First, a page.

Research finds Australian parents are more concerned about their children's use of social media than drugs and alcohol

CONCERNED: According to research conducted by ReachOut, Australian parents see social media and technology as more of a threat than smoking, drugs and alcohol. Picture: SHUTTERSTOCK
CONCERNED: According to research conducted by ReachOut, Australian parents see social media and technology as more of a threat than smoking, drugs and alcohol. Picture: SHUTTERSTOCK

According to research conducted by ReachOut, Australian parents are more concerned about their children’s use of social media and technology than smoking, drugs and alcohol.

ReachOut CEO Jono Nicholas said within the latest survey of parents of children aged 18-25, the threat of cyber bullying was specified as the biggest negative associated with the use of social media.

“This is the issue of our time. When we are asking, parents, schools and governments to do more, we must also ask social media companies to come to the party,” Mr Nicholas said.

“When Australian parents say they are significantly more concerned about their children using social media and technology than drugs, alcohol and smoking (43 per cent compared with 25 per cent respectively), it’s not good enough for social media companies to tell us they are doing enough.

“Social media is the car of the 21st century – it’s opened us up to a new world of possibilities, but we’re now grappling with the tragic consequences this technology is increasingly imposing on our everyday lives.”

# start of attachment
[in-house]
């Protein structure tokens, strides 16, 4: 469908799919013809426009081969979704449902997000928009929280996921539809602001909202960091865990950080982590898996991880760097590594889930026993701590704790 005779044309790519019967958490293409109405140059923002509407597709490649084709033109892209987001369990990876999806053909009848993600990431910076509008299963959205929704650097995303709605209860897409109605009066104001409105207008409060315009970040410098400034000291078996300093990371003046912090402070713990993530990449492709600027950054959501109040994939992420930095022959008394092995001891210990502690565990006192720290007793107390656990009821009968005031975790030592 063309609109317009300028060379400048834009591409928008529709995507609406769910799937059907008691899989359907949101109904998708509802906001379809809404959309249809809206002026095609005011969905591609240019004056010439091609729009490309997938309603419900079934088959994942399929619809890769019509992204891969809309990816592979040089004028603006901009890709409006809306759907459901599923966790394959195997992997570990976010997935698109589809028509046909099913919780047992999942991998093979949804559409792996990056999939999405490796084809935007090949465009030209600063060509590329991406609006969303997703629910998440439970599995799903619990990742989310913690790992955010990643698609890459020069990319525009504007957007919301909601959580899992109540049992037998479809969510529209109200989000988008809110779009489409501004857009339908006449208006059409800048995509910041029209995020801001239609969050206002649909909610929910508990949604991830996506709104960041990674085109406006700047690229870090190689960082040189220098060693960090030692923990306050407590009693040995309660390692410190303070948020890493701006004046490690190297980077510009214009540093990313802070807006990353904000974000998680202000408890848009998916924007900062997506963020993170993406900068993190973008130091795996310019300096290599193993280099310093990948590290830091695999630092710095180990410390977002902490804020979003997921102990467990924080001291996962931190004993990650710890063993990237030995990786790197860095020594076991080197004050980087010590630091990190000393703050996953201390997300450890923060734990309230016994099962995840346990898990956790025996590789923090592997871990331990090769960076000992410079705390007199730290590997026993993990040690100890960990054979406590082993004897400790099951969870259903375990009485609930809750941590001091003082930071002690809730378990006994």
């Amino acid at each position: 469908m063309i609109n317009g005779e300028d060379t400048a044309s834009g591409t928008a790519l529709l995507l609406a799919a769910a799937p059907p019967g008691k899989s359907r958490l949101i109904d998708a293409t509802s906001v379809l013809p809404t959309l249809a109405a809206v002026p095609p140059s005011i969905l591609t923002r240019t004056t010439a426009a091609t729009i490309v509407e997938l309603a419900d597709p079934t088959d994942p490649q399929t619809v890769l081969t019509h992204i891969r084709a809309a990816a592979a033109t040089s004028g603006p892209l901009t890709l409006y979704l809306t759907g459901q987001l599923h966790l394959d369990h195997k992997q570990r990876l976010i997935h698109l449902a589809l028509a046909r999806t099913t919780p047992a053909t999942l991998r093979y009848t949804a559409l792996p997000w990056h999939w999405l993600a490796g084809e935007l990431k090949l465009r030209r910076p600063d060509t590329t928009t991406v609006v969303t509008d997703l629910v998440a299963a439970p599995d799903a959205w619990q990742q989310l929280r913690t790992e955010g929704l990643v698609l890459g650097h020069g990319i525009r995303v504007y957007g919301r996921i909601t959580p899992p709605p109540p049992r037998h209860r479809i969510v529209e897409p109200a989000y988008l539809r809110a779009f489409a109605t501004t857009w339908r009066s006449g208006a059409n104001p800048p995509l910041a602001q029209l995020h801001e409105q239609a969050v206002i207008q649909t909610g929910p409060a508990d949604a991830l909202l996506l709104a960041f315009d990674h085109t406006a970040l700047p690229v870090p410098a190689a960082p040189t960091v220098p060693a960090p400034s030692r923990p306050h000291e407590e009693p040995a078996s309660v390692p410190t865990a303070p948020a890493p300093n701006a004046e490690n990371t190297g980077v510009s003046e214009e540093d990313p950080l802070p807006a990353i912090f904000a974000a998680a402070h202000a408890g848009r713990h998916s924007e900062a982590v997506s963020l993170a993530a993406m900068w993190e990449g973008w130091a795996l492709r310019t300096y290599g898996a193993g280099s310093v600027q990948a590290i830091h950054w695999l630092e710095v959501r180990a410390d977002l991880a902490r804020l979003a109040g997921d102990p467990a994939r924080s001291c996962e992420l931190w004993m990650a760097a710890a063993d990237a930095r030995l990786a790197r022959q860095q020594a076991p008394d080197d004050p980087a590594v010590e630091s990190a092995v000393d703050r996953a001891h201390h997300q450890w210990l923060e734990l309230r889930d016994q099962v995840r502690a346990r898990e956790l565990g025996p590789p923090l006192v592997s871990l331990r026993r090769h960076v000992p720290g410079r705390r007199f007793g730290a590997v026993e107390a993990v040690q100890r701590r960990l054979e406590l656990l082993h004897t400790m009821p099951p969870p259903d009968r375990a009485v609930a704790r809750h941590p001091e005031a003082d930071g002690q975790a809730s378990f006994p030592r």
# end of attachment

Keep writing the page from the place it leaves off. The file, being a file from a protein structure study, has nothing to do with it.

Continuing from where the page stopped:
ReachOut is an Australian online mental health organisation which provides practical support, tools and tips for young people and their parents.

Mr Nicholas said it was ‘too easy’ for cyber bullying to occur online and has called on social media companies to collaborate with services such as ReachOut to create a proactive, industry-led solution.

He compared the current risks of social media to the requirement of car manufacturers who installed safety features to minimise risk to users and ‘other innocent parties’.

“Cyber bullying is a digital problem, and therefore we need a digital response. We are drawing a line in the sand today. We can do all the education and prevention we like but unless social media companies become part of the solution nothing will change,” he said.

Tips to prevent cyber bullying:

  • Ensure your children know how to block, delete, or report anyone who is causing problems online.
  • Stay up to date with the forms of social media your children are using and understand how it functions.
  • Discuss common online issues and convey the message to your children that they’re able to come to you for help, regardless of if they have ‘broken the rules’.
  • Ensure your children understand the types of people they are friends with online.
  • Treat cyber bullying as a genuine issue so your children know how to recognise and respond to any incidents that happen to them or their friends.